The fact that this disaster has happened slowly and cumulatively makes it no less severe:

Along with the marine toxicologist Susan Shaw, of the Marine Environmental Research Institute, I’ve come to peer into the hidden side of the Deepwater Horizon disaster. Wreathed SPILLJohnMoore:Getty in neoprene and with Vaseline coating the exposed skin around our faces, we slip into the clear water in the lee of the boat. Beneath the mats of radioactive-looking, excrement-coloured sludge are smaller gobs of congealed oil. Taking a cautious, shallow breath through my snorkel I head downwards. Twelve metres under, the specks of sludge are smaller, but they are still everywhere.

Among the specks are those of a different hue. These are wisps of drifting plankton, the eggs and larvae of fish and the microscopic plants and animals that form the base of almost all marine food webs. Any plankton-eating fish would now have trouble distinguishing food from poison, let alone the larger filter-feeders.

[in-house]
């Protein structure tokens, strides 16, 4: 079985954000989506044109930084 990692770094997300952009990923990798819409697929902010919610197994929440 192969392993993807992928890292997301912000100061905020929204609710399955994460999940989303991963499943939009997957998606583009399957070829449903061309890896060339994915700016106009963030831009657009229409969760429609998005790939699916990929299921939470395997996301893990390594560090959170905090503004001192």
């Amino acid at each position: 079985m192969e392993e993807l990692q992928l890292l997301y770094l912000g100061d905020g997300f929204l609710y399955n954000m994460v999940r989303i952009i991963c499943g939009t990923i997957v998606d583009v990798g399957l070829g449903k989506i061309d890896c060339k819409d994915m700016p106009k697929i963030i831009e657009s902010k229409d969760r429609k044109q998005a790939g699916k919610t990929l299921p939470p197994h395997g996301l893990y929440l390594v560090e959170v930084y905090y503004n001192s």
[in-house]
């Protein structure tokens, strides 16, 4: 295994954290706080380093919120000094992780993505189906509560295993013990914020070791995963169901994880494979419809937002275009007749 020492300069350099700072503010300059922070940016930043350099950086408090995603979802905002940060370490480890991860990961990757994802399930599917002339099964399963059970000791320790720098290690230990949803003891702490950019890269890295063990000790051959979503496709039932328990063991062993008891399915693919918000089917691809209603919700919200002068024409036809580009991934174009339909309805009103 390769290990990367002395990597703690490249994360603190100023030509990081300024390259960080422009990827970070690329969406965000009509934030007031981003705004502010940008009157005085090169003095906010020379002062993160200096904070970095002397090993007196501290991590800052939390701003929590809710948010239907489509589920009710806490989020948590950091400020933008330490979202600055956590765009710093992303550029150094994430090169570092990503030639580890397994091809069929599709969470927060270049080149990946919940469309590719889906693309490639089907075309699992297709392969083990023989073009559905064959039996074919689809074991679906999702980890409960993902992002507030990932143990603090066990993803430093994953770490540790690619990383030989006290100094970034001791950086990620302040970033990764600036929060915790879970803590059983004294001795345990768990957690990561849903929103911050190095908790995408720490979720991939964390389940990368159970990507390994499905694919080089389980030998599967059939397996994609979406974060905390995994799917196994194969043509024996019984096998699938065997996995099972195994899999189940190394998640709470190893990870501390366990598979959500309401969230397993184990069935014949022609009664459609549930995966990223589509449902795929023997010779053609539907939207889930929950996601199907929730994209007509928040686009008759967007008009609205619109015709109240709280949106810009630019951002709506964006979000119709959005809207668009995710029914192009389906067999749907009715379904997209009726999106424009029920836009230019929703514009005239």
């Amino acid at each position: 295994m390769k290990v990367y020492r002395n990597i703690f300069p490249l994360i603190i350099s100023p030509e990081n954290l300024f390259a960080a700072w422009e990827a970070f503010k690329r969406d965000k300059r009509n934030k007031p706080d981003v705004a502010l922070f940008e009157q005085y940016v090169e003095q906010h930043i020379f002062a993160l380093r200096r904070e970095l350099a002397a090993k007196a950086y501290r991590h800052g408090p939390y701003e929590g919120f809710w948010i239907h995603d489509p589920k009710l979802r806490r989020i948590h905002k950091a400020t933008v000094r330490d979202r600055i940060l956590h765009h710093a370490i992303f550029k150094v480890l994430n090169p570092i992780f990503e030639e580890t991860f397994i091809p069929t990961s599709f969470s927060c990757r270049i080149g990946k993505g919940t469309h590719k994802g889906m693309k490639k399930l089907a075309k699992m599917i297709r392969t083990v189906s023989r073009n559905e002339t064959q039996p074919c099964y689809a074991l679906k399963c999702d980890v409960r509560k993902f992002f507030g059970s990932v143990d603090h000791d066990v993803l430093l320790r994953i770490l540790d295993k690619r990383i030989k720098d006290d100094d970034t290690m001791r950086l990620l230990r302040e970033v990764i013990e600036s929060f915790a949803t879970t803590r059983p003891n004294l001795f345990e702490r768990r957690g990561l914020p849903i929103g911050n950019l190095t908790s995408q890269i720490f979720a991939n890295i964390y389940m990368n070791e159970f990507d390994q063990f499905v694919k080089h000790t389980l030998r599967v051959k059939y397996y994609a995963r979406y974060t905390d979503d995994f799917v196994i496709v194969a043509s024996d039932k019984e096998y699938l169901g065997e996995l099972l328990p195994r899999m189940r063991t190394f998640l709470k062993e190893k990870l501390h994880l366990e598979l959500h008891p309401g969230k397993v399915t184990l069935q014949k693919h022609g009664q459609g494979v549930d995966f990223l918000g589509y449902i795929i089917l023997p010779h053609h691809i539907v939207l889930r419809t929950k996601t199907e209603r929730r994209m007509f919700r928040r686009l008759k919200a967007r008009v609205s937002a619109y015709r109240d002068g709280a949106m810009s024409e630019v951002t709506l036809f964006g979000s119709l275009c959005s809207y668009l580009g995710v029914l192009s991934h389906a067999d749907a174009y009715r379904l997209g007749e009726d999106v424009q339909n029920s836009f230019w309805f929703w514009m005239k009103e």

Onshore, small landfalls of the same sludge have started to cause panic among locals as they coat the marshes. Here, just a few feet beneath the surface, a much bigger disaster is unfolding in slow motion.

“This is terrible, just terrible,” says Dr Shaw, back on the boat. “The situation in the water column is horrible all the way down. Combined with the dispersants, the toxic effects of the oil will be far worse for sea life. It’s death in the ocean from the top to the bottom.”

I have to say I have struggled with how to blog about this. In many ways, it seems to me to be the biggest story of the year, a gaping, unstaunched wound in the planet, emitting death. And yet the prospect of going without drilling seems remote, the possibility of any political will to jump-start alternatives with the impact we need seems just as elusive, and the helplessness of government and industry to stop this nightmare is the most obvious fact (I just assume that BP is doing all it can as of now): all of it makes this story as huge as it is simply despair-inducing. 

If we cannot stop this, what else can we not stop?

(Photo: John Moore/Getty.)

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